Fri | Nov 24, 2017

Tech boost for medical students at UHWI

Published:Monday | June 19, 2017 | 12:00 AM
Dr Carl Bruce, hospital chief of staff, consultant neurosurgeon of the University Hospital of the West Indies.

Medical students at the University of the West Indies (UWI) are expected to benefit from a technological boost which the University Hospital of the West Indies (UHWI) will undergo in the coming years.

Dr Carl Bruce, medical chief of staff at the UHWI, says the hospital, which was founded in 1953 as a teaching laboratory for the students of the UWI, will be made more technologically and environmentally friendly.

"We would like to construct training centres that can hold up to 50 people at a time, "so while the hospital will be more modern, there will be modern teaching also," he said.

Bruce is optimistic about the developments and believes they will help in providing better training for the students.

"With a modern infrastructure system, digital cameras will be installed in the centre of the operating rooms and all the students can see without trying to climb on a stool.

"Also, lecture rooms will be built in the new unit, so they can do their lectures in there, view the operations and interact with lecturers and consulting surgeons," he expressed.

Bruce was among the panelists from the UHWI addressing plans to develop the hospital at a Gleaner Editors' Forum.

... Hospital advancements based on need

University Hospital of the West Indies (UHWI) Chief of Staff, Dr Carl Bruce, has indicated that the developments currently underway at the facility are taking place in light of the need for a more modern and efficient hospital.

"We are introducing a more minimal invasive interventional department, where, instead of doing open surgeries, we use other improved methods of health care. So if there is liquid settling in the body, we can drain it without cutting the patient open," he explained.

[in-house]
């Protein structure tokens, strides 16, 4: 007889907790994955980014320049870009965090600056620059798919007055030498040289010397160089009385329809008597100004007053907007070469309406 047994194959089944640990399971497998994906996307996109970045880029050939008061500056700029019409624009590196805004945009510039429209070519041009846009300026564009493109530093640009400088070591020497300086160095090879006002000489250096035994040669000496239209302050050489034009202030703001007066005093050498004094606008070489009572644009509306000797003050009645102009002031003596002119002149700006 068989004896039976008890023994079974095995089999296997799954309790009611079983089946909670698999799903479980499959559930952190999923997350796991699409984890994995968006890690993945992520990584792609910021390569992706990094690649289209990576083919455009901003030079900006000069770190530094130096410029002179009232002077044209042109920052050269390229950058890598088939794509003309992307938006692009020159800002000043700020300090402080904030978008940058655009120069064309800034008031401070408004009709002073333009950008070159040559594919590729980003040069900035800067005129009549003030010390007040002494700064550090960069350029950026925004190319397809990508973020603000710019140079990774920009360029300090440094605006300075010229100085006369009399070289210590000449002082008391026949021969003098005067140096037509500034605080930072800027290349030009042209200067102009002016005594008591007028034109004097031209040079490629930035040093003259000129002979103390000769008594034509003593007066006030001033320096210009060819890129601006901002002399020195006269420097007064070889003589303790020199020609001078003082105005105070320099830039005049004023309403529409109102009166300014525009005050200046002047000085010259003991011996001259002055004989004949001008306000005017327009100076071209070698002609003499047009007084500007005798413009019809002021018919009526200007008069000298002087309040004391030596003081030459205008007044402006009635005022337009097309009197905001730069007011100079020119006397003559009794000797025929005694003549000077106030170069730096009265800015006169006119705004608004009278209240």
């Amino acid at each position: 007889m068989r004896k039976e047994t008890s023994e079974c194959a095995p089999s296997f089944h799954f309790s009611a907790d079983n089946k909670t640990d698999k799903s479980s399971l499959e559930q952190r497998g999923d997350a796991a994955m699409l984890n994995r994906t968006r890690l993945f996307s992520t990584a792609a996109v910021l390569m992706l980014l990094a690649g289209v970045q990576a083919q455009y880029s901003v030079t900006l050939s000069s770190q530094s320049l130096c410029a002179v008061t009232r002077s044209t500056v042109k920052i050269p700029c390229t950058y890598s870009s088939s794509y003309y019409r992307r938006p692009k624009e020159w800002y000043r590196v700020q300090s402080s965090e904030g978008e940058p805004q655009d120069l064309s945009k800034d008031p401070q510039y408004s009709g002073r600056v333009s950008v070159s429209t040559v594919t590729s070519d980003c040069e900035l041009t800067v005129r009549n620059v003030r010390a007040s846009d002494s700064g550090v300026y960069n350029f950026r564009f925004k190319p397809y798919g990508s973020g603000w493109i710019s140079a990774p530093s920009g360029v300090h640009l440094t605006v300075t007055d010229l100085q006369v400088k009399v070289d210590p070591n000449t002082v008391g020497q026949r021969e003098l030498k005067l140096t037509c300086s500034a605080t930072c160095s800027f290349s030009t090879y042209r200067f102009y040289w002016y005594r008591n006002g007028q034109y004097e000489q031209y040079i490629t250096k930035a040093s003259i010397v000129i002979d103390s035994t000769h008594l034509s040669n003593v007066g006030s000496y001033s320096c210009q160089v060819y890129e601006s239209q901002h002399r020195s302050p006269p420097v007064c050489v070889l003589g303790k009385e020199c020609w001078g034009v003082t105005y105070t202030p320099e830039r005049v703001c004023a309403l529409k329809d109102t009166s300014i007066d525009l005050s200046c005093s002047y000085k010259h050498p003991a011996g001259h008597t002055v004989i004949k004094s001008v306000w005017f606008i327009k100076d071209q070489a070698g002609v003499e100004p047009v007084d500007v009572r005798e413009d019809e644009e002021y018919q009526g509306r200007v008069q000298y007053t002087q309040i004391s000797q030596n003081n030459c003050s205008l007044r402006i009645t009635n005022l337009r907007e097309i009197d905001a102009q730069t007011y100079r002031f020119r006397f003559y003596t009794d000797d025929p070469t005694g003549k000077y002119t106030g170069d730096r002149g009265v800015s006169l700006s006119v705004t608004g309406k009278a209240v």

Enthusiastically, Bruce stated that mobile computers, wireless technologies, electronic health records, magnetic resonance imaging (MRI) CT (computed tomography) scans are among the technological improvements.

"Remember in the old days, you used to hold up an X-ray into the light and have a look? We want this and other documents to be available on computers."

 

NEW PROFESSIONS

 

He said these improvements will pave the way for new professions.

"Rather than being a general surgeon, you will become a minimal-invasion surgeon or minimal-invasive empathic surgeon for liver, so there will be new professions and specialities that one can pursue," he noted.

"It's a very exciting development, especially for those who are graduating and coming through the system now. It's the computer age. The technology is creating new professions and new ways of treating patients."

Bruce said this would not pose a threat to doctors trained before the technological developments at the UHWI.

"Even though we are going to go up to 30 per cent minimal-invasive surgery, we still need to have open surgeons as there are motor vehicle accidents and traumas and open wounds and fractures that we still have to take care of."